Secured loans are sometimes referred to as a homeowner loan because homes are usually what the debt is secured against. While the lower interest rates and higher payouts may sound appealing, secured loans run the risk of repossession. So, if there’s any doubt in your ability to pay your monthly instalments, or any concern that your future circumstances could change, taking out further credit isn’t recommended.
Payday loans usually lend less than personal loans – normally up to £1,000 but some lenders even restrict the size of the first loan they offer. Along with the smaller loan amount comes shorter loan terms which can span from less than a week to several months.
You’ll be pleased to hear that there aren’t usually early repayment charges (but always check with your lender first). There are fees for setting up the loan, however, as well as a higher interest rate which is usually calculated on a daily basis. It’s important to never miss a payment as charges can quickly mount up – plus extra interest and fees can also be added.
So yes payday loans are a more expensive option than a personal loan and other types of borrowing… but even people with poor and adverse credit histories can be accepted.
A guarantor loan is another type of unsecured loan which involves another person formally agreeing to take over your repayments if you default or can’t keep up with them.
People with poor or no credit histories are more likely to require a guarantor which is often a family member or trusted friend with a good credit history. This makes the lender feel more comfortable with the loan arrangement as it is deemed less risky – allowing the applicant to borrow more money and at a lower interest rate than if they were applying for a personal loan themselves.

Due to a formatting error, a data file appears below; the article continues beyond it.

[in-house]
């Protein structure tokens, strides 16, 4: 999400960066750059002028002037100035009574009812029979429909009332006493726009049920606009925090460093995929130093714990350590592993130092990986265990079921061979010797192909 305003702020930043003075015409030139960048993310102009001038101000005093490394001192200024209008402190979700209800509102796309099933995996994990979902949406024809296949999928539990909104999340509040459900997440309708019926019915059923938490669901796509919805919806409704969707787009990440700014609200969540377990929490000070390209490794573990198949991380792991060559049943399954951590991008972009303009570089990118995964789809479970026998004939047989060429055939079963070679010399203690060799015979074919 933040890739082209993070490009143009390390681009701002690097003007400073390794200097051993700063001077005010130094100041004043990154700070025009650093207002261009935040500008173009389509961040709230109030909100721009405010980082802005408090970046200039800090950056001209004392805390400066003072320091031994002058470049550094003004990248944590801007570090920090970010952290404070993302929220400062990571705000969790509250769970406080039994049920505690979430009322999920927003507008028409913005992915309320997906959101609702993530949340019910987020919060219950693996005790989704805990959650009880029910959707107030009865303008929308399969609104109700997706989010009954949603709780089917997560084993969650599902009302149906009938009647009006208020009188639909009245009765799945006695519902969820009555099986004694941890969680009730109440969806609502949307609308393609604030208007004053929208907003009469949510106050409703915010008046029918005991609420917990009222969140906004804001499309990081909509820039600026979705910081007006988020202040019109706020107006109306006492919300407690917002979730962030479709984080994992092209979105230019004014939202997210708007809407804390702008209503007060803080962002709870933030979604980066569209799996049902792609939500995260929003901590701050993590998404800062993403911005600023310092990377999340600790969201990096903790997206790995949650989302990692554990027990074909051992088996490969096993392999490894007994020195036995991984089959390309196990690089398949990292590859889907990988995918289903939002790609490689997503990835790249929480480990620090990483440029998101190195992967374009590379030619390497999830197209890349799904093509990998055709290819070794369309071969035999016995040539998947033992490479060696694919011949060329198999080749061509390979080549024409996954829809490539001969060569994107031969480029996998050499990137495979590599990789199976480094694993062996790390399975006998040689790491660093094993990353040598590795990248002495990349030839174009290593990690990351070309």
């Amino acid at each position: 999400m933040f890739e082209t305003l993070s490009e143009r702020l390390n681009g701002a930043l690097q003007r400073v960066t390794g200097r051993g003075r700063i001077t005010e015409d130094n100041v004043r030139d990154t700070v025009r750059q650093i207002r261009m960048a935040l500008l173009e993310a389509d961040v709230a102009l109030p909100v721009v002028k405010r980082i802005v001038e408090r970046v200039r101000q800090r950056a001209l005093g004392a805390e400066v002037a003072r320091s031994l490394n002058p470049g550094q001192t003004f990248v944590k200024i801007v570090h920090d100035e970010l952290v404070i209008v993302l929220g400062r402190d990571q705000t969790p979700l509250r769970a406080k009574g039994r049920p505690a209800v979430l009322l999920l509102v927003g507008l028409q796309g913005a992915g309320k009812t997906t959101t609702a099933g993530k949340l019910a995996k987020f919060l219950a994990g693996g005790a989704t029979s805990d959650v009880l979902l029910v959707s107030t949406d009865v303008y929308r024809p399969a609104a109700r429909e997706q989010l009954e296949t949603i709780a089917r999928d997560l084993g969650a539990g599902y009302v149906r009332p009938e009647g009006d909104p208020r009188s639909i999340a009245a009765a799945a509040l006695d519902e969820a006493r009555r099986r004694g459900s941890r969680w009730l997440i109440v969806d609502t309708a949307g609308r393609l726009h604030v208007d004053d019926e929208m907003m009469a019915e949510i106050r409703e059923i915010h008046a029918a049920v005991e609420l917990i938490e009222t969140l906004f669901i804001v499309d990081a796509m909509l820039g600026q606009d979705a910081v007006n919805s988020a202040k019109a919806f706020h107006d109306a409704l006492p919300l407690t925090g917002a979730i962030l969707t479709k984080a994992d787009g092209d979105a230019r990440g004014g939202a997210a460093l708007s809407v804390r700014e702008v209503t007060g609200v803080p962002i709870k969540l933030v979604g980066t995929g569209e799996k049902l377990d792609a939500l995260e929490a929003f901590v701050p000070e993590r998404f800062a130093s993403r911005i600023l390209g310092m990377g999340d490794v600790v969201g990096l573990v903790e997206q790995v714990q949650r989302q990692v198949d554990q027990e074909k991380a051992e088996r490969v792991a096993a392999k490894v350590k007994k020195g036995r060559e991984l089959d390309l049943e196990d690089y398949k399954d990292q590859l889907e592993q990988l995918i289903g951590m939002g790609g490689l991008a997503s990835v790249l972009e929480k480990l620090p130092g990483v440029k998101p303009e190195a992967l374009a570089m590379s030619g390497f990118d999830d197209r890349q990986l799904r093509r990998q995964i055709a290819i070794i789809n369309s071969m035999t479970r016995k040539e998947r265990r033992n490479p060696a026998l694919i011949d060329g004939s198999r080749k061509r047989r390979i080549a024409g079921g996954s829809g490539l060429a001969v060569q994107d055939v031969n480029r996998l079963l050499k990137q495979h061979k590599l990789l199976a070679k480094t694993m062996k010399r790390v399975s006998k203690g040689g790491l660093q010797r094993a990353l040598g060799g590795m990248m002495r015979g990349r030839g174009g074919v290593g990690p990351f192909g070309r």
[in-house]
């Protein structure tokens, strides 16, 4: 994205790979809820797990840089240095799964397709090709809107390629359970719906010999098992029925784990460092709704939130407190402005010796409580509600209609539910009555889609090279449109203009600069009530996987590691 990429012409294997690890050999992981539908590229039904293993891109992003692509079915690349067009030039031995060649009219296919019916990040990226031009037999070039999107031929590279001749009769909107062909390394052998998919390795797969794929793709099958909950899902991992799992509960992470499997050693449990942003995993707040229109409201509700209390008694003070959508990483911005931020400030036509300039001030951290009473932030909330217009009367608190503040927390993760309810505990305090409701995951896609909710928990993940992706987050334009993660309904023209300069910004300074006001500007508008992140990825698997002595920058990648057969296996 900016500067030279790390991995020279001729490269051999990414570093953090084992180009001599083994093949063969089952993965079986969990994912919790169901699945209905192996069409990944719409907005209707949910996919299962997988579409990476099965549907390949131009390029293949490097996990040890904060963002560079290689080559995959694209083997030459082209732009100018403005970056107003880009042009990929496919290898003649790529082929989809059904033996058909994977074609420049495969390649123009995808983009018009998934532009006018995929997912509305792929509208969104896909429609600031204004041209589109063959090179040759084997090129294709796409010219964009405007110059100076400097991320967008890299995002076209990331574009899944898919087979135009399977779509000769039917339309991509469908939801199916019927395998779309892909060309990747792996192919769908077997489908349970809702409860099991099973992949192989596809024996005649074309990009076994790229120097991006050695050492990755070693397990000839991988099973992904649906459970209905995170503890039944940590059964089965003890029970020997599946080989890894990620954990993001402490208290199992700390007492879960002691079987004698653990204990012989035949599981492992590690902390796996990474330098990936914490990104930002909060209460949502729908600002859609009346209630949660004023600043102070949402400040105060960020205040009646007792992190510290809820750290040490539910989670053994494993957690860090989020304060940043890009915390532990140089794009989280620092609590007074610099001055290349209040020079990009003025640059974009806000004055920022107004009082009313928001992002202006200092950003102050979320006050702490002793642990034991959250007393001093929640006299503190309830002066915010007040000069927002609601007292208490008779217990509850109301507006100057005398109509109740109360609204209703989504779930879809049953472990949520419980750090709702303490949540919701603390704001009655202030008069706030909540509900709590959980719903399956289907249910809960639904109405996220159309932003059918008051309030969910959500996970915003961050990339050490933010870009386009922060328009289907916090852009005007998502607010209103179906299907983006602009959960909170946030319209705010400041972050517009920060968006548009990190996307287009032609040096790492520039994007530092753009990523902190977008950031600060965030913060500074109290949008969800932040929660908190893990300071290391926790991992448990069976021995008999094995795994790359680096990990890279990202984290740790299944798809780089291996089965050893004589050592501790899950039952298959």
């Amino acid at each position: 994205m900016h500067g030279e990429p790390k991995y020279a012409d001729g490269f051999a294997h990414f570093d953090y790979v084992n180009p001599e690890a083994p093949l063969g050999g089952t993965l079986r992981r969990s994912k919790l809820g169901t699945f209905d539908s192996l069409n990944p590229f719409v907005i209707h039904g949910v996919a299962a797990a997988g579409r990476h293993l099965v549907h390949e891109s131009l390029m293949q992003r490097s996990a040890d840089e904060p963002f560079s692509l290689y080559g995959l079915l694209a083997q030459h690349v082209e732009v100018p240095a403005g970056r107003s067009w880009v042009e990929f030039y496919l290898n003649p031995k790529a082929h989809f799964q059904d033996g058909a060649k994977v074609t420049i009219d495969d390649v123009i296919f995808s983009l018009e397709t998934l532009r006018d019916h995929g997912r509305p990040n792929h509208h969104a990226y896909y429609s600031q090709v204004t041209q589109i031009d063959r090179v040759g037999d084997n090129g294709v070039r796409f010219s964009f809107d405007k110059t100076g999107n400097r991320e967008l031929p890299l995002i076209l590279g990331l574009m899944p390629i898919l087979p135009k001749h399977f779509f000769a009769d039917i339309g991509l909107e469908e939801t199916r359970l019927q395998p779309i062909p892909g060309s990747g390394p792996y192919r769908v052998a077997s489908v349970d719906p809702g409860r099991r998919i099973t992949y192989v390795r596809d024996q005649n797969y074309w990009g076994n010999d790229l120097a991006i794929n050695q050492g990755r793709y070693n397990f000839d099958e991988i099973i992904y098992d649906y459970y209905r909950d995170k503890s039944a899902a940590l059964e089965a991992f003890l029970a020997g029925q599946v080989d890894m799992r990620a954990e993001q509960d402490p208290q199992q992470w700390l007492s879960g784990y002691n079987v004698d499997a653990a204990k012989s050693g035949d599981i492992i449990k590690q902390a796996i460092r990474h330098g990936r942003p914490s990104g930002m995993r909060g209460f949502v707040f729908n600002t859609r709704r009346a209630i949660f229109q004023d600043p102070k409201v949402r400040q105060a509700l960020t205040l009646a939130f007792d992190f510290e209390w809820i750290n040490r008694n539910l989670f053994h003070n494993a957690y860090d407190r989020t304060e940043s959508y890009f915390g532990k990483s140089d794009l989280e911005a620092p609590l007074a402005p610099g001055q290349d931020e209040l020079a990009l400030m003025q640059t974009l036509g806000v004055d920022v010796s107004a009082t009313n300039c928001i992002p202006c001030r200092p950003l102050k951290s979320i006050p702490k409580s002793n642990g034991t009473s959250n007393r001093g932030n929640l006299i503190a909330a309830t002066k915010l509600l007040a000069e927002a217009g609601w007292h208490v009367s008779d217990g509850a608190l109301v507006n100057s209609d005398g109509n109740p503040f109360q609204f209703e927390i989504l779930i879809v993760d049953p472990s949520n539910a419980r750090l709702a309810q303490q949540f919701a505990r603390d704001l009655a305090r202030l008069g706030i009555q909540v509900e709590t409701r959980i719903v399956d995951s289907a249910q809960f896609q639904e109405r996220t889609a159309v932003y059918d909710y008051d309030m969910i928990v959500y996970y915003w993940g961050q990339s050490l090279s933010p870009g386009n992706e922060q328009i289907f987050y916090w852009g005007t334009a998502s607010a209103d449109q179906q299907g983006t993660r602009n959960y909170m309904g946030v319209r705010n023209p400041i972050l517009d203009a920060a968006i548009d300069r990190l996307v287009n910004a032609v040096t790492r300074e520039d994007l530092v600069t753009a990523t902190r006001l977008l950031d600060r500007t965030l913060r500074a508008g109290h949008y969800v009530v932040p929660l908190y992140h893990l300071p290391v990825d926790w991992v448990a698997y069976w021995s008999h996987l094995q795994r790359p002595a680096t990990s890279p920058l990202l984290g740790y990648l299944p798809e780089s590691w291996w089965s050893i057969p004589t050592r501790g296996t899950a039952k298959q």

Am I eligible for a personal loan?
Eligibility is based on your income and credit history. Your lender will assess both of these things and your circumstances in order to decide whether or not to approve your loan application. It may be turned down if there is a concern over your ability to afford the repayments over the term of the loan. You may also find it hard to get accepted if you have a bad credit score as this suggests that you’ve struggled to manage credit in the past. You may also be rejected if you don’t have a credit file or thin credit file.
Your credit history is a record of each type of credit you’ve opened in the last six years, along with details of your repayments. If you’ve missed payments in the past, lenders can see this and may turn down your application if they think you’re unable to borrow money responsibly. On the flip side, payments that are made in full and on time are seen as a big tick against your credit history, which will have a positive impact on your credit score.
If you’re considering applying for a personal loan, you first need to work out how much you can afford to pay towards it each month. You should only ever borrow what you can afford to repay so you don’t find yourself stretched each month.
If you don’t stay on top of your repayments you could be hit with charges or additional interest by your lender. As well as making your repayments more expensive, the missed payments will also show up on your credit history – affecting your credit score and making it more difficult for you to borrow in the future.
We hope we’ve answered a few of the questions you may have had about personal loans. Keep checking the blog as we bust more financial jargon!
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By Bryony Pearce